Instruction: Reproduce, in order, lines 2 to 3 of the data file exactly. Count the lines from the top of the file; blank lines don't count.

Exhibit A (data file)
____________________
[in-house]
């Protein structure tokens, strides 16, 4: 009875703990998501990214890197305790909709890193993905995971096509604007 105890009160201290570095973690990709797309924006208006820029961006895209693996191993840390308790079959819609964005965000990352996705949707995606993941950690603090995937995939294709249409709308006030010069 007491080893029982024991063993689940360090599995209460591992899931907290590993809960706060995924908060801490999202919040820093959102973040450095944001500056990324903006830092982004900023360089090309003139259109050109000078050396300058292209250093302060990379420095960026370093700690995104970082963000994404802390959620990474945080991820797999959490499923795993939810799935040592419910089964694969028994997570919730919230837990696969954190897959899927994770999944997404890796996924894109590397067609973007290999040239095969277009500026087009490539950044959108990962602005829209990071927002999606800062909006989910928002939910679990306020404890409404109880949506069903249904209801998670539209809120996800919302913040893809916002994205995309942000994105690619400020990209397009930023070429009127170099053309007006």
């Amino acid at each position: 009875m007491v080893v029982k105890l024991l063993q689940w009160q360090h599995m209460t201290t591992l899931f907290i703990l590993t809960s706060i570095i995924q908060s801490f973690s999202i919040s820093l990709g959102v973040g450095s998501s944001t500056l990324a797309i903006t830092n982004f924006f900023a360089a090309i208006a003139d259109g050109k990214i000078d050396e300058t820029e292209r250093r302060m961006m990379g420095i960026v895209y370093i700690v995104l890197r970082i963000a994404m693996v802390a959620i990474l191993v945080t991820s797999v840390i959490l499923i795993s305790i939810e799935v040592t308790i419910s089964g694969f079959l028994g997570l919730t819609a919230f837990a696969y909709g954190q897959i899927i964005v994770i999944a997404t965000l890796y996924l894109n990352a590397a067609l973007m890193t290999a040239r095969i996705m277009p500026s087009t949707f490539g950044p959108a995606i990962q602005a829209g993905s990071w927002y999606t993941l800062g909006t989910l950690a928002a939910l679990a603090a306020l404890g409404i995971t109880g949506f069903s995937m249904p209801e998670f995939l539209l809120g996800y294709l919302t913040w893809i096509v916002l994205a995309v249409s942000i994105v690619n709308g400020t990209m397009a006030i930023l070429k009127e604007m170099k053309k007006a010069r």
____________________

């Protein structure tokens, strides 16, 4: 009875703990998501990214890197305790909709890193993905995971096509604007 105890009160201290570095973690990709797309924006208006820029961006895209693996191993840390308790079959819609964005965000990352996705949707995606993941950690603090995937995939294709249409709308006030010069 007491080893029982024991063993689940360090599995209460591992899931907290590993809960706060995924908060801490999202919040820093959102973040450095944001500056990324903006830092982004900023360089090309003139259109050109000078050396300058292209250093302060990379420095960026370093700690995104970082963000994404802390959620990474945080991820797999959490499923795993939810799935040592419910089964694969028994997570919730919230837990696969954190897959899927994770999944997404890796996924894109590397067609973007290999040239095969277009500026087009490539950044959108990962602005829209990071927002999606800062909006989910928002939910679990306020404890409404109880949506069903249904209801998670539209809120996800919302913040893809916002994205995309942000994105690619400020990209397009930023070429009127170099053309007006």
């Amino acid at each position: 009875m007491v080893v029982k105890l024991l063993q689940w009160q360090h599995m209460t201290t591992l899931f907290i703990l590993t809960s706060i570095i995924q908060s801490f973690s999202i919040s820093l990709g959102v973040g450095s998501s944001t500056l990324a797309i903006t830092n982004f924006f900023a360089a090309i208006a003139d259109g050109k990214i000078d050396e300058t820029e292209r250093r302060m961006m990379g420095i960026v895209y370093i700690v995104l890197r970082i963000a994404m693996v802390a959620i990474l191993v945080t991820s797999v840390i959490l499923i795993s305790i939810e799935v040592t308790i419910s089964g694969f079959l028994g997570l919730t819609a919230f837990a696969y909709g954190q897959i899927i964005v994770i999944a997404t965000l890796y996924l894109n990352a590397a067609l973007m890193t290999a040239r095969i996705m277009p500026s087009t949707f490539g950044p959108a995606i990962q602005a829209g993905s990071w927002y999606t993941l800062g909006t989910l950690a928002a939910l679990a603090a306020l404890g409404i995971t109880g949506f069903s995937m249904p209801e998670f995939l539209l809120g996800y294709l919302t913040w893809i096509v916002l994205a995309v249409s942000i994105v690619n709308g400020t990209m397009a006030i930023l070429k009127e604007m170099k053309k007006a010069r």